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The Grand Slam: Freddie Freeman rescues Braves with walkoff single

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The Chicago Cubs picked their poison on Friday night. With the winning run on second and first base open, manager Rick Renteria elected to pass on Justin Upton to bring up Freddie Freeman. With one swing, Atlanta's $135 million man made them pay by lashing a single up the middle to score Jason Heyward and give Atlanta a 3-2, 10-inning victory

For Freeman, it was his third hit of the game and his eighth walkoff RBI dating back to 2011, which is tops in MLB. Upton is only two RBIs behind, so the Cubs obviously had their hands full regardless of who they faced. Still, had Renteria been able to read Freeman's mind at that point, he may have changed his mind on the spot. 

''It puts a smile on my face,'' Freeman said. ''I don't know if you saw on TV, but after the second, third and fourth pitches Justin and I were kind of just laughing at each other. It kind of fires you up, if you're not fired up already.

''When they walk someone intentionally to get to you, it definitely lights a fire under your butt.''

The fire quickly turned to a celebration when Heyward touched home. Leading that charge was closer Craig Kimbrel, who allowed Chicago to tie the game with a single run in the ninth. It's Kimbrel's second blown save in 11 chances this season after blowing only three saves in 53 opportunities last season. Julio Teheran was in line for the victory after allowing only one hit — a Mike Olt solo homer — in eight innings of work.

MORE WALKOFF FUN IN CINCY: 

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(Getty Images)

The immovable object known as Johnny Cueto met the irresistable force recognized as the Colorado Rockies offense on Friday night in Cincinnati. However, it was Joey Votto who had the final say in matters, delivering a walkoff home run in the bottom of the ninth inning to give Cincinnati a dramatic 4-3 victory.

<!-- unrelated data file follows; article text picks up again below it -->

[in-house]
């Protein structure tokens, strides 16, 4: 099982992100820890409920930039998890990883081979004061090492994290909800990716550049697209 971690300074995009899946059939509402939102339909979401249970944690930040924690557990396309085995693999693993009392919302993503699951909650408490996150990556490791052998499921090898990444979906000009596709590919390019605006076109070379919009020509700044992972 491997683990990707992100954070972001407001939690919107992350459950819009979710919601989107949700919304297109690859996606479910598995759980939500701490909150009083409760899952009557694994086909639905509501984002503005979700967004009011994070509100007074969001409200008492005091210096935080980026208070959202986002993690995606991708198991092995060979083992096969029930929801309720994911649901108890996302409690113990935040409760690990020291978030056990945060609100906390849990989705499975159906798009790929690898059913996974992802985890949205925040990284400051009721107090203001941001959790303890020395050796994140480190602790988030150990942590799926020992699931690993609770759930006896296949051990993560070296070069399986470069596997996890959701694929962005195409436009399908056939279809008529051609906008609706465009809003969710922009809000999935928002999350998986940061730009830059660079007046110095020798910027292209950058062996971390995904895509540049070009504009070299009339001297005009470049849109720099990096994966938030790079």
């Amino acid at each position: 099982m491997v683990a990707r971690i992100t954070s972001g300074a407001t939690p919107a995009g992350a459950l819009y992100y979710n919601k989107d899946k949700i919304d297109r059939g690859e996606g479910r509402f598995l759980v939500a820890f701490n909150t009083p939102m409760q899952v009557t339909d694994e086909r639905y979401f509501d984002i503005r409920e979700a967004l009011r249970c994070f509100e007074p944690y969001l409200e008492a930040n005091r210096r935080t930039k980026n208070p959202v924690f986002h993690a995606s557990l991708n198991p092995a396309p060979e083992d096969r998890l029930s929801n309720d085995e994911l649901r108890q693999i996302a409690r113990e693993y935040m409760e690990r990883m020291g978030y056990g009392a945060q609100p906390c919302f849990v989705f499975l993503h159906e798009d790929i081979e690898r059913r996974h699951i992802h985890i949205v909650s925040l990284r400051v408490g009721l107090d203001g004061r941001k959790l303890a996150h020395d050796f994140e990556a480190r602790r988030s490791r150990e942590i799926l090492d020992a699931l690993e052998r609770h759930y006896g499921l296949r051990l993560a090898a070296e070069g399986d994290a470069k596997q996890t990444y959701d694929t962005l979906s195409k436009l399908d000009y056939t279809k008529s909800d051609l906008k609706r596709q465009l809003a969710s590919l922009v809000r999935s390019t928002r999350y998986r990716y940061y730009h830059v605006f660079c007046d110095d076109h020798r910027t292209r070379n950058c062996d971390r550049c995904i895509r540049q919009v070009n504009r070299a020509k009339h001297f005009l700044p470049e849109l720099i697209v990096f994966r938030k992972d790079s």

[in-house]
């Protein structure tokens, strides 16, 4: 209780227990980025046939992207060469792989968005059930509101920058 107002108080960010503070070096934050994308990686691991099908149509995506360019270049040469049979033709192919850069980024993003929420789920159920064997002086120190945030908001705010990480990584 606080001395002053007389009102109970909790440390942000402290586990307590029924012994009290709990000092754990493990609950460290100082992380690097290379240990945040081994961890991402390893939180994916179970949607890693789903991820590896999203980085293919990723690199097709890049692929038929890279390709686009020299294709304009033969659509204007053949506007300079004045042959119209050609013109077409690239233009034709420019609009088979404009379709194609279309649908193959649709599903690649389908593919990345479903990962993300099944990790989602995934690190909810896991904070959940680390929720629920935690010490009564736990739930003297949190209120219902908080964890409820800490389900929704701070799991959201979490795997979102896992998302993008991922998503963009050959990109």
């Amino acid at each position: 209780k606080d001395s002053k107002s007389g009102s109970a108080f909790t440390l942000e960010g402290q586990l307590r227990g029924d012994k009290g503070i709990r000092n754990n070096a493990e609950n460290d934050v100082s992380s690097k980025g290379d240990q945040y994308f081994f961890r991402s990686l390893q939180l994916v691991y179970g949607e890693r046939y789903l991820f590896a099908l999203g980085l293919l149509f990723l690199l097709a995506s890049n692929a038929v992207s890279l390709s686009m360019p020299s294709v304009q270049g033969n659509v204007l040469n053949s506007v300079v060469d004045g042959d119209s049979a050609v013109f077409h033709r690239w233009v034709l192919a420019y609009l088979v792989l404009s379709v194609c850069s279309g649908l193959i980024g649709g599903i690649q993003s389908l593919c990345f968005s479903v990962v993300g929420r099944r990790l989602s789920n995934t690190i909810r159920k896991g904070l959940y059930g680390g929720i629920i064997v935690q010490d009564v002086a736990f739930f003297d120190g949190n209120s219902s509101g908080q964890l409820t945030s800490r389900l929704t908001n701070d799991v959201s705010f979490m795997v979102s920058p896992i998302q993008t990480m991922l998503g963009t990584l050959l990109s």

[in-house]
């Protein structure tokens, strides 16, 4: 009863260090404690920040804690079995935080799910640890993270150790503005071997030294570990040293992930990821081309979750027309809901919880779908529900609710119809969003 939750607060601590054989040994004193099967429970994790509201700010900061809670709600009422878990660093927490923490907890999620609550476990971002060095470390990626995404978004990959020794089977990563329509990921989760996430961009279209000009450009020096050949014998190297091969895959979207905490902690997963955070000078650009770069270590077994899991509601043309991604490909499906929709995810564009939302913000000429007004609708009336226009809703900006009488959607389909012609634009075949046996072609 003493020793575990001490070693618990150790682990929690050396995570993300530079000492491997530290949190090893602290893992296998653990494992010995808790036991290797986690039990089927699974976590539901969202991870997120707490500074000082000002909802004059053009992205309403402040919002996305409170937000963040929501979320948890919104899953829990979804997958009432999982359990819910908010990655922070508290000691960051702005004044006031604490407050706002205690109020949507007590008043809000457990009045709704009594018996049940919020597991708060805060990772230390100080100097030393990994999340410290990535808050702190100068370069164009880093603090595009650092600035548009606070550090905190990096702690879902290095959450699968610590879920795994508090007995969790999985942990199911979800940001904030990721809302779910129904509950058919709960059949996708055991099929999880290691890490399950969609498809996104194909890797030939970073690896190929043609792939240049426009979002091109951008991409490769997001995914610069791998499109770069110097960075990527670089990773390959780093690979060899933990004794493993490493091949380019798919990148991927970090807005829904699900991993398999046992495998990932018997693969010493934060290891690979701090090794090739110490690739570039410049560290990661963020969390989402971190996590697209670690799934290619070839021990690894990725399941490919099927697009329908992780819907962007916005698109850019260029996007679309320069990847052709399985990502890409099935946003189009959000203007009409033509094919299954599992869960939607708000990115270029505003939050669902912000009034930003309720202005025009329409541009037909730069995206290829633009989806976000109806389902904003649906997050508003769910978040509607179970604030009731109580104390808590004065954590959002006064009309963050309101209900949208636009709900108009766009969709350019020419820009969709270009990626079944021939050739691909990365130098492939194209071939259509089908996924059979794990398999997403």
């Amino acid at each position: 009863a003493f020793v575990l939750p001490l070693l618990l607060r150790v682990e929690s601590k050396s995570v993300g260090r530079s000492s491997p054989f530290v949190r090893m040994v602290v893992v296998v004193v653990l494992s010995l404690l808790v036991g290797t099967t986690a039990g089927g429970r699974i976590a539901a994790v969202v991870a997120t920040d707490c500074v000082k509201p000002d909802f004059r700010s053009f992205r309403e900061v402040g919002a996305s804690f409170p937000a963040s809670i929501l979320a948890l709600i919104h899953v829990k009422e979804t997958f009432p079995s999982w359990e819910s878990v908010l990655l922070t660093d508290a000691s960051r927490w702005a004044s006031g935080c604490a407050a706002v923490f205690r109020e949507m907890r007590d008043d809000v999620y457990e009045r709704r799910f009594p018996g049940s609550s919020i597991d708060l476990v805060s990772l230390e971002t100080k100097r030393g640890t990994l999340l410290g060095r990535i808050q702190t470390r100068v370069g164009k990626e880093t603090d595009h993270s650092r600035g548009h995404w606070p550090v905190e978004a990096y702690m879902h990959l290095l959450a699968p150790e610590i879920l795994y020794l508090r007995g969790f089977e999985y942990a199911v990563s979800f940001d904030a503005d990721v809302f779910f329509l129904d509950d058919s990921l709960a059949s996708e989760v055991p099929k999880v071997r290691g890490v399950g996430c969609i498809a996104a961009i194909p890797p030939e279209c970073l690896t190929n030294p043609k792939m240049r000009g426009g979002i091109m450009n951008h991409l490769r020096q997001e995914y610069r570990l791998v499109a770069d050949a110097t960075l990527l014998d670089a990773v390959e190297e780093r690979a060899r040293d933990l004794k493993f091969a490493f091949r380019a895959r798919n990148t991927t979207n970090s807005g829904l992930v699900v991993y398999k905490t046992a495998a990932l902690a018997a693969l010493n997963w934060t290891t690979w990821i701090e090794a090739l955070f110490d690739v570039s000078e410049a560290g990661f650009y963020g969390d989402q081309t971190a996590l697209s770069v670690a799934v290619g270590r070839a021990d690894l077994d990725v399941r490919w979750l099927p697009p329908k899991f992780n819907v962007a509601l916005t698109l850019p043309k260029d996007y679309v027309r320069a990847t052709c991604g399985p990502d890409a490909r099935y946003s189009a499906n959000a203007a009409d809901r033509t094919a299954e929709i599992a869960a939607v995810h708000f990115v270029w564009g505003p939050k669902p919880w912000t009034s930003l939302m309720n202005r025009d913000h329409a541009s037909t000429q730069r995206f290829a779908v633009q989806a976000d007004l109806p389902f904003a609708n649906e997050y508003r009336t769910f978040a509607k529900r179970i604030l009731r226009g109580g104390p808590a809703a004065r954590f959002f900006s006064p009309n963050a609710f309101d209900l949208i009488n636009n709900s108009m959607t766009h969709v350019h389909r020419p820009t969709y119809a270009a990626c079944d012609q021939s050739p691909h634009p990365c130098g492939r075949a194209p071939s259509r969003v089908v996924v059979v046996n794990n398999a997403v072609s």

Swinging on 3-0, Votto went to straight away center field with the 437-foot blast off reliever Matt Belisle. It was the fourth walkoff homer of Votto's career and his fifth homer of the season, but it was only Cincinnati's second longest home run of the game. Todd Frazier earlier smacked a 485-foot shot to center, registering as the longest in baseball this season.

As for Cueto, he became the first Reds pitcher to pitch through eight innings in five straight starts since Tom Browning did it in 1989. He held Colorado to two earned runs on five hits while striking out eight. Unfortunately, though, that wasn't good enough for the win. Colorado rallied for the tying run against Jonathan Broxton in the ninth when Nolan Arenado walked and Justin Morneau doubled him home.

In drawing that critical walk, Arenado saw his 28-game hitting streak come to an end. He finished 0 for 3.

TANAKA STAYS UNDEFEATED: Right-hander Masahiro Tanaka moved to 5-0 with six and one-third innings of two-run baseball as the Yankees topped the Brewers 5-3 at Miller Park. Tanaka added seven strikeouts, giving him 58 overall through his first seven starts. According to Elias, that's the 5th-most for a rookie since 1900. 

Starting for the first time in a National League park, Tanaka also struckout in all three of his plate appearances, which is to be expected. Fellow rookie Yangervis Solarte actually did the heavy lifting offensively, contributing a three-run homer off former all-star Yovani Gallardo. Solarte, who has taken over the Yankees third base position with Alex Rodriguez suspended for the season, currently leads the Yankees with 18 RBIs. He was considered a longshot to make the opening day after signing a minor league deal in January, but is now a fixture in Joe Girardi's lineup.

''He's obviously had a great first five or six weeks,'' Girardi said. ''He's played well and he deserves to be out there.''

It's not often the Yankees are forced to rely on rookies, but it's certainly worked out for them this season. At 19-15, they're a half game behind the Baltimore Orioles for first place in the AL East.

JOSE FERNANDEZ COMES DOWN TO EARTH: A trip to San Diego to face the Padres struggling offense seemed like a recipe for dominance from Miami Marlins right-hander Jose Fernandez. It didn't play out that way, however, as the Friars touched him up for six runs — five earned — over five-plus innings en route to a 10-1 victory.

The big blows both came off the bat of Jedd Gyorko. In the second inning, he cracked a two-run homer. He then followed it with a grand slam, which officially ended Fernandez's nght with no outs in the sixth. It's not often we see 21-year-old Fernandez's human tendencies, but in this case it's a matter of tipping your cap to Gyorko.

Not as surprsing, his counterpart, Tyson Ross, continued his impressive start with seven quality innings. He allowed only one run on four hits while striking out eight. He's 4-3 on the season with a 3.02 ERA. 

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Mark Townsend is a writer for Big League Stew on Yahoo Sports. Have a tip? Email him at bigleaguestew@yahoo.com or follow him on Twitter!

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